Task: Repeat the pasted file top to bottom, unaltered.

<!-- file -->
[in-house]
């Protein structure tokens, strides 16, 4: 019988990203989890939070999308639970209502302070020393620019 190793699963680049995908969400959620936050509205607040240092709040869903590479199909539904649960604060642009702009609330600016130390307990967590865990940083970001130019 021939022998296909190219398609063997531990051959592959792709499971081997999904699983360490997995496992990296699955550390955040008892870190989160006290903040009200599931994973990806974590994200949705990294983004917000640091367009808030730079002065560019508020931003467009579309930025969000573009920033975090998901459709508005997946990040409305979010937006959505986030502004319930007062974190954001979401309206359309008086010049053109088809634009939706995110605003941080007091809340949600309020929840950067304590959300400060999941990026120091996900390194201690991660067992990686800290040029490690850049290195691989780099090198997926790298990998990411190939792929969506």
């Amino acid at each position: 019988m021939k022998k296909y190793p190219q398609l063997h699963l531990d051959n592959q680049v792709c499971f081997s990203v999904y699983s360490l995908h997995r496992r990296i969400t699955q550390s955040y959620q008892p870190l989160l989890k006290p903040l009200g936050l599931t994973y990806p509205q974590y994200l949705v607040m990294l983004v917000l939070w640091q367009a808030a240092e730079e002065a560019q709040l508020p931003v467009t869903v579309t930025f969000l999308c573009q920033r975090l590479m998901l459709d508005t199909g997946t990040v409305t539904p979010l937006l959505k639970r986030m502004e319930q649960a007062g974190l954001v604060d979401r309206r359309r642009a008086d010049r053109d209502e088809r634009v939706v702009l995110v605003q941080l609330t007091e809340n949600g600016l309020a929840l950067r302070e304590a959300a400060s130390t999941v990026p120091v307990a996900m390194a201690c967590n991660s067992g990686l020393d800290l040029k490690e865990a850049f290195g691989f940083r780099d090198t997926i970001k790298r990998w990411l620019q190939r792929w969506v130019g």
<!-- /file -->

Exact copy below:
[in-house]
């Protein structure tokens, strides 16, 4: 019988990203989890939070999308639970209502302070020393620019 190793699963680049995908969400959620936050509205607040240092709040869903590479199909539904649960604060642009702009609330600016130390307990967590865990940083970001130019 021939022998296909190219398609063997531990051959592959792709499971081997999904699983360490997995496992990296699955550390955040008892870190989160006290903040009200599931994973990806974590994200949705990294983004917000640091367009808030730079002065560019508020931003467009579309930025969000573009920033975090998901459709508005997946990040409305979010937006959505986030502004319930007062974190954001979401309206359309008086010049053109088809634009939706995110605003941080007091809340949600309020929840950067304590959300400060999941990026120091996900390194201690991660067992990686800290040029490690850049290195691989780099090198997926790298990998990411190939792929969506």
């Amino acid at each position: 019988m021939k022998k296909y190793p190219q398609l063997h699963l531990d051959n592959q680049v792709c499971f081997s990203v999904y699983s360490l995908h997995r496992r990296i969400t699955q550390s955040y959620q008892p870190l989160l989890k006290p903040l009200g936050l599931t994973y990806p509205q974590y994200l949705v607040m990294l983004v917000l939070w640091q367009a808030a240092e730079e002065a560019q709040l508020p931003v467009t869903v579309t930025f969000l999308c573009q920033r975090l590479m998901l459709d508005t199909g997946t990040v409305t539904p979010l937006l959505k639970r986030m502004e319930q649960a007062g974190l954001v604060d979401r309206r359309r642009a008086d010049r053109d209502e088809r634009v939706v702009l995110v605003q941080l609330t007091e809340n949600g600016l309020a929840l950067r302070e304590a959300a400060s130390t999941v990026p120091v307990a996900m390194a201690c967590n991660s067992g990686l020393d800290l040029k490690e865990a850049f290195g691989f940083r780099d090198t997926i970001k790298r990998w990411l620019q190939r792929w969506v130019g």